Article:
In March of 1995, Skiles was sentenced to 24 years in prison for the death of Assistant Chief Dennis Olson. Shortly thereafter, Myers was sentenced to 24 years in prison for aggravated arson. When you think of all of the crimes that were committed by these two, it is very apparent that plea bargaining was used; despite what appears to be overwhelming evidence.

I can’t begin to fathom or to process what Judy Olson; the widow was dealing with at this time.

I can tell you that I have communicated with her many times through the social medias and she lives not far from me.

I can tell you that she is an extraordinary and amazing woman. She is deeply spiritual. She is very caring and compassionate. She has been an outspoken advocate for firefighter safety. She has been a source of solace for others who have gone through a death in their family. She is a very intelligent lady and it is very clear that she cherished her time with her husband and has lived through his death on a spiritual level. That she can find strength from her experience to strengthen others met with similar circumstances is phenomenal.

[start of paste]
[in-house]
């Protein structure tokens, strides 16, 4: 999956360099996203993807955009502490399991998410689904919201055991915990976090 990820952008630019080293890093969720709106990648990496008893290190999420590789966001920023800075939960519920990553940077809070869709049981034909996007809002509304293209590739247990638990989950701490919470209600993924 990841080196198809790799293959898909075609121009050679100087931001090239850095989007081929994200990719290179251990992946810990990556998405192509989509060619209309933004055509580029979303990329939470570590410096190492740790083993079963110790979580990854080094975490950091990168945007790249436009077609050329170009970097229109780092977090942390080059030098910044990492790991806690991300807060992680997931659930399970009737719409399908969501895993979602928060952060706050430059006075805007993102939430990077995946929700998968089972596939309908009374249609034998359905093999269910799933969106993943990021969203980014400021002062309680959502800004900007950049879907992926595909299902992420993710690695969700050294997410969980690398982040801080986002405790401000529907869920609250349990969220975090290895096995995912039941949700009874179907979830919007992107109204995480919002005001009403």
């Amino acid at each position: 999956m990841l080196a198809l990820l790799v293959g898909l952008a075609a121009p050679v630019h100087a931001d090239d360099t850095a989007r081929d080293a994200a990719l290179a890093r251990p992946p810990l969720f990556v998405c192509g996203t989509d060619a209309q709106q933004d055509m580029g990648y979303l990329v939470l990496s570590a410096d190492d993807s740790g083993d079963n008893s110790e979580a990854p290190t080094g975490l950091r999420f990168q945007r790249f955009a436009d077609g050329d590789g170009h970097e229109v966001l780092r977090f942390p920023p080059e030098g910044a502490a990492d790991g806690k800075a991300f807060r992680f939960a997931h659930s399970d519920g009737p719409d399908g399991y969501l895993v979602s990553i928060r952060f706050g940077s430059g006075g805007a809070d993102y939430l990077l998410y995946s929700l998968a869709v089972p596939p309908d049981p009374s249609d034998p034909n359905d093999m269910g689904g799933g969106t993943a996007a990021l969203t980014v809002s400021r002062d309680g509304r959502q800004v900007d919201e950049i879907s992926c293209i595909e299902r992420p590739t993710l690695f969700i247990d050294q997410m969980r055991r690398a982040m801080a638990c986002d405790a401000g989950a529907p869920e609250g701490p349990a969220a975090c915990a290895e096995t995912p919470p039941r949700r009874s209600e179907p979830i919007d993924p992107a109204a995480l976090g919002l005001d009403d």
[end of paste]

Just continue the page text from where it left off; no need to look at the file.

But, I struggle sometimes to make sense of human-kind’s ability to move past a tragedy that is tried within a judicial system that seems to give little regard for the unintended consequences of someone’s careless/reckless behavior; the collateral damage that is caused to the families of a victim and this idea that if the criminal says that he “didn’t know that the gun was loaded when he pulled the trigger”; this is to somehow make the act more palatable? I don’t think so.

And it leaves me with questions like:

How deep do you have to go inward to find that place where you don’t hate, but you don’t forgive, either?

Is it somewhere between Anger and Sorrow?